Human papillomavirus test reduces cervical cancer risk in women over age 30 better than a standard test
A test for human papillomavirus infection is better than the standard Pap smear at catching cervical cancer early, researchers report. The study of women age 30 and over makes the case for changing cervical cancer screening practices, particularly in low-income countries, since the screening test for HPV would necessitate fewer doctor visits, scientists report in the April 2 New England Journal of Medicine.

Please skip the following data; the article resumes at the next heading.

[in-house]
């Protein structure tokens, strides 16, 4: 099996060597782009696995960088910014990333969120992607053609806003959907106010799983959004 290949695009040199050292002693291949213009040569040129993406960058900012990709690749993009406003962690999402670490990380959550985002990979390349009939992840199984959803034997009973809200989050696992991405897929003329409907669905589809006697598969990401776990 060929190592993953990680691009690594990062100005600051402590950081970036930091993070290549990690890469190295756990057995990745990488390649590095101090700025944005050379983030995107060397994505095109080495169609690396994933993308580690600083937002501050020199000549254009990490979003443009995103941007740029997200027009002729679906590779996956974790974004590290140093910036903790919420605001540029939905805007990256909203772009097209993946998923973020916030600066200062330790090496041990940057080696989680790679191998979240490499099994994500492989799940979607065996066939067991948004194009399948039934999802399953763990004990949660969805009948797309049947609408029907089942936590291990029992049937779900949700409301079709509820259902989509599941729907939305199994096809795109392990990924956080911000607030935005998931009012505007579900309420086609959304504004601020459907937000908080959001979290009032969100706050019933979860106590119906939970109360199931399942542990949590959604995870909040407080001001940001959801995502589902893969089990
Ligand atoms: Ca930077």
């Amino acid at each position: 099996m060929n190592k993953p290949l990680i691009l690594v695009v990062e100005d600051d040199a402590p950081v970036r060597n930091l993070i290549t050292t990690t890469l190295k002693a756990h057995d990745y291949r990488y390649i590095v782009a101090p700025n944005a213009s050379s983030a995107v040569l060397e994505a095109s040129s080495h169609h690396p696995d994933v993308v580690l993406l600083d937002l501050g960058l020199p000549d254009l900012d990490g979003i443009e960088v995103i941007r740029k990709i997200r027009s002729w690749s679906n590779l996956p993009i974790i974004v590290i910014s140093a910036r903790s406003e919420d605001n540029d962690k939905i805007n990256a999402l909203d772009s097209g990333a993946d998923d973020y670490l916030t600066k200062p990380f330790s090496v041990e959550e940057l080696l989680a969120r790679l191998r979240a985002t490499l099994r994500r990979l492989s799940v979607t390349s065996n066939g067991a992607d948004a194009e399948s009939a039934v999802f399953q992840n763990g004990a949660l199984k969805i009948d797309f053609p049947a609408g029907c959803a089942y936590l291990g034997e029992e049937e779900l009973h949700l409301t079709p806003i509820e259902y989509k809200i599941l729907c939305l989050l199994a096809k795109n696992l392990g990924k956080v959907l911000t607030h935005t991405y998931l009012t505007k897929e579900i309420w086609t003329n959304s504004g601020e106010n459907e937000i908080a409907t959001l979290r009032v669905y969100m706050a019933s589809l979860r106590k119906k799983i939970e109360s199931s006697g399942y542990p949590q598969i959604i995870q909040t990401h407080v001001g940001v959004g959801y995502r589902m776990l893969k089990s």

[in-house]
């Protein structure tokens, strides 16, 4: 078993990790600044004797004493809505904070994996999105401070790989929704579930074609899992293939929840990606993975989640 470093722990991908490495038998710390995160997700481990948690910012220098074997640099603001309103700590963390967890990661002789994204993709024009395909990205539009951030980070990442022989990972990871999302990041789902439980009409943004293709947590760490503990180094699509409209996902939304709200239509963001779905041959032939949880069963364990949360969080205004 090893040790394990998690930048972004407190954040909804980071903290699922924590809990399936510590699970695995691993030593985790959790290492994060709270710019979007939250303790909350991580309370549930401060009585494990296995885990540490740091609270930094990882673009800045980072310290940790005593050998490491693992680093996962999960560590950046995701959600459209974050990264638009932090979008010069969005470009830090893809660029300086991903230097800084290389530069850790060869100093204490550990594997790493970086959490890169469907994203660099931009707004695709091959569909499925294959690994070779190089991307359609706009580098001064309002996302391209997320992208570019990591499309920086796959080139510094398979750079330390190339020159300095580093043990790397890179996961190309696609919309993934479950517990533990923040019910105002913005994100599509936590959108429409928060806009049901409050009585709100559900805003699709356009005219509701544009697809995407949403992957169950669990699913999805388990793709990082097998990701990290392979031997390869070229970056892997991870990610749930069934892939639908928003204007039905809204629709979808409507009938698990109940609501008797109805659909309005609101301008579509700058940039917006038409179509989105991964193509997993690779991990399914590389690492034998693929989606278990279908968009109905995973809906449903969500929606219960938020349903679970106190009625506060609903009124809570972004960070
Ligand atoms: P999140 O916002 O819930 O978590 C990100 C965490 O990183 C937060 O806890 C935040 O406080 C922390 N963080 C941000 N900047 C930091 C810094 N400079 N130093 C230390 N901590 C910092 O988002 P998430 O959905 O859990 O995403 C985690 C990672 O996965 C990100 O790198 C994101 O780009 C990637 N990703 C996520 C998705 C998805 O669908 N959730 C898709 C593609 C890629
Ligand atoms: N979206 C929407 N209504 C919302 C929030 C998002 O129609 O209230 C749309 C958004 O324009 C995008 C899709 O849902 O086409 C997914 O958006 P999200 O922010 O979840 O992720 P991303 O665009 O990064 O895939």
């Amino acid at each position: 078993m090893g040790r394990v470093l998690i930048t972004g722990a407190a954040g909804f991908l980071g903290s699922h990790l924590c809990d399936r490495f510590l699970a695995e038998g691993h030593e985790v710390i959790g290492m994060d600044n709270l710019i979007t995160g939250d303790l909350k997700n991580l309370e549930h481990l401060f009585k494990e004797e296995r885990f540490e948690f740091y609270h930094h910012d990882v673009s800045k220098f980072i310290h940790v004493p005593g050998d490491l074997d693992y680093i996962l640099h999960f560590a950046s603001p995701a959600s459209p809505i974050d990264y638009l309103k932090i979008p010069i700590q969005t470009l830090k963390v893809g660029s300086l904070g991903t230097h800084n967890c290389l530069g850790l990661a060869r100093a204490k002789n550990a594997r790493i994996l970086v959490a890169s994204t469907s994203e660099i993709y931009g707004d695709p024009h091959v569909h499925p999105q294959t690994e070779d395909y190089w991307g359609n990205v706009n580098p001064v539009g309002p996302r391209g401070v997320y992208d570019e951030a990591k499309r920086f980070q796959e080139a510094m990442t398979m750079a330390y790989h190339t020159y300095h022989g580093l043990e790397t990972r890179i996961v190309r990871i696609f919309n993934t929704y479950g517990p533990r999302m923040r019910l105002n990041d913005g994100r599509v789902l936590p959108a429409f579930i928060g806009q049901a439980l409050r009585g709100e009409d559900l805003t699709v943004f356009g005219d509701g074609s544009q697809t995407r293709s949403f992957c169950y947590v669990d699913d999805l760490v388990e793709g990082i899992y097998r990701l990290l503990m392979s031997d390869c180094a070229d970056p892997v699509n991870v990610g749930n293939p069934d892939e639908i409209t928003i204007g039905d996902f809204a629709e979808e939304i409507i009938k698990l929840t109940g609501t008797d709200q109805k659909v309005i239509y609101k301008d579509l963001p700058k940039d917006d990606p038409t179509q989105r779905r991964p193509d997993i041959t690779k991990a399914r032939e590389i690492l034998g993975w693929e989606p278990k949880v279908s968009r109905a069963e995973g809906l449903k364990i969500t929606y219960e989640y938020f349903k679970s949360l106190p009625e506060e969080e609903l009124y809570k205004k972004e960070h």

“The implications of the findings of this trial are immediate and global,” declare Mark Schiffman and Sholom Wacholder of the National Cancer Institute in Bethesda, Md., in the same issue of NEJM. HPV testing should now be widely implemented in poor countries, they say.
Researchers randomly assigned more than 130,000 women age 30 to 59 in rural India to one of four equal-sized groups. Three groups underwent screening for signs of cervical cancer. Of those, some received a test for HPV types known to cause the cancer, others